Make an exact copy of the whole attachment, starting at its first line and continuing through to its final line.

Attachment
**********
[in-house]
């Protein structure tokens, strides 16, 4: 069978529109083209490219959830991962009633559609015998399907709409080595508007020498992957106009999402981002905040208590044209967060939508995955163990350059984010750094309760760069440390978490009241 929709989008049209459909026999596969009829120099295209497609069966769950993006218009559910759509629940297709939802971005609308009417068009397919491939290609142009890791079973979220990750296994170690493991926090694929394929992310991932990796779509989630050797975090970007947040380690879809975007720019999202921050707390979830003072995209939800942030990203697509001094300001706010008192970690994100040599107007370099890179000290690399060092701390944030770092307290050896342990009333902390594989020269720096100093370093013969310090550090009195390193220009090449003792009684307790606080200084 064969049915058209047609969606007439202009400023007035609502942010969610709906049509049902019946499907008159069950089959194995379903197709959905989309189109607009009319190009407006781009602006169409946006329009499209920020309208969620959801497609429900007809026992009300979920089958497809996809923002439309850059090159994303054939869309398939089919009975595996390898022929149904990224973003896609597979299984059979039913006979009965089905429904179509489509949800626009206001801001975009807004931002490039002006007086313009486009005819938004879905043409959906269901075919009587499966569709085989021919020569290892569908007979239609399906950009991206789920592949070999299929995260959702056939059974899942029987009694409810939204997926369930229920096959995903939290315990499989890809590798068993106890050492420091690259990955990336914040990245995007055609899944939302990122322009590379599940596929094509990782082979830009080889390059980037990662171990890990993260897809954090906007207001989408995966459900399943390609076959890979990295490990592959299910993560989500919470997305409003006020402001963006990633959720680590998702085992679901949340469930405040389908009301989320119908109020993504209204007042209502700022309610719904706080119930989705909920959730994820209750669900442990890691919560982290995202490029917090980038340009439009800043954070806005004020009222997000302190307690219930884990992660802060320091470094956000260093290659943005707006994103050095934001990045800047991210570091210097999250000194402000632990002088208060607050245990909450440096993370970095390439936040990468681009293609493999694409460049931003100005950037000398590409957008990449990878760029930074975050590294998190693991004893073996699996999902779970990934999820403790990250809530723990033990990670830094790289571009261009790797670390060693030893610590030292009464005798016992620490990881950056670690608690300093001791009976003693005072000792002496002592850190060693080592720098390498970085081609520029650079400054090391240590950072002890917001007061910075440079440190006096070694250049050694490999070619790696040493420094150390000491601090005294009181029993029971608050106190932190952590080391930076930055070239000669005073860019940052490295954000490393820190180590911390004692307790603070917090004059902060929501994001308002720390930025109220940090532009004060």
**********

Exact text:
[in-house]
């Protein structure tokens, strides 16, 4: 069978529109083209490219959830991962009633559609015998399907709409080595508007020498992957106009999402981002905040208590044209967060939508995955163990350059984010750094309760760069440390978490009241 929709989008049209459909026999596969009829120099295209497609069966769950993006218009559910759509629940297709939802971005609308009417068009397919491939290609142009890791079973979220990750296994170690493991926090694929394929992310991932990796779509989630050797975090970007947040380690879809975007720019999202921050707390979830003072995209939800942030990203697509001094300001706010008192970690994100040599107007370099890179000290690399060092701390944030770092307290050896342990009333902390594989020269720096100093370093013969310090550090009195390193220009090449003792009684307790606080200084 064969049915058209047609969606007439202009400023007035609502942010969610709906049509049902019946499907008159069950089959194995379903197709959905989309189109607009009319190009407006781009602006169409946006329009499209920020309208969620959801497609429900007809026992009300979920089958497809996809923002439309850059090159994303054939869309398939089919009975595996390898022929149904990224973003896609597979299984059979039913006979009965089905429904179509489509949800626009206001801001975009807004931002490039002006007086313009486009005819938004879905043409959906269901075919009587499966569709085989021919020569290892569908007979239609399906950009991206789920592949070999299929995260959702056939059974899942029987009694409810939204997926369930229920096959995903939290315990499989890809590798068993106890050492420091690259990955990336914040990245995007055609899944939302990122322009590379599940596929094509990782082979830009080889390059980037990662171990890990993260897809954090906007207001989408995966459900399943390609076959890979990295490990592959299910993560989500919470997305409003006020402001963006990633959720680590998702085992679901949340469930405040389908009301989320119908109020993504209204007042209502700022309610719904706080119930989705909920959730994820209750669900442990890691919560982290995202490029917090980038340009439009800043954070806005004020009222997000302190307690219930884990992660802060320091470094956000260093290659943005707006994103050095934001990045800047991210570091210097999250000194402000632990002088208060607050245990909450440096993370970095390439936040990468681009293609493999694409460049931003100005950037000398590409957008990449990878760029930074975050590294998190693991004893073996699996999902779970990934999820403790990250809530723990033990990670830094790289571009261009790797670390060693030893610590030292009464005798016992620490990881950056670690608690300093001791009976003693005072000792002496002592850190060693080592720098390498970085081609520029650079400054090391240590950072002890917001007061910075440079440190006096070694250049050694490999070619790696040493420094150390000491601090005294009181029993029971608050106190932190952590080391930076930055070239000669005073860019940052490295954000490393820190180590911390004692307790603070917090004059902060929501994001308002720390930025109220940090532009004060």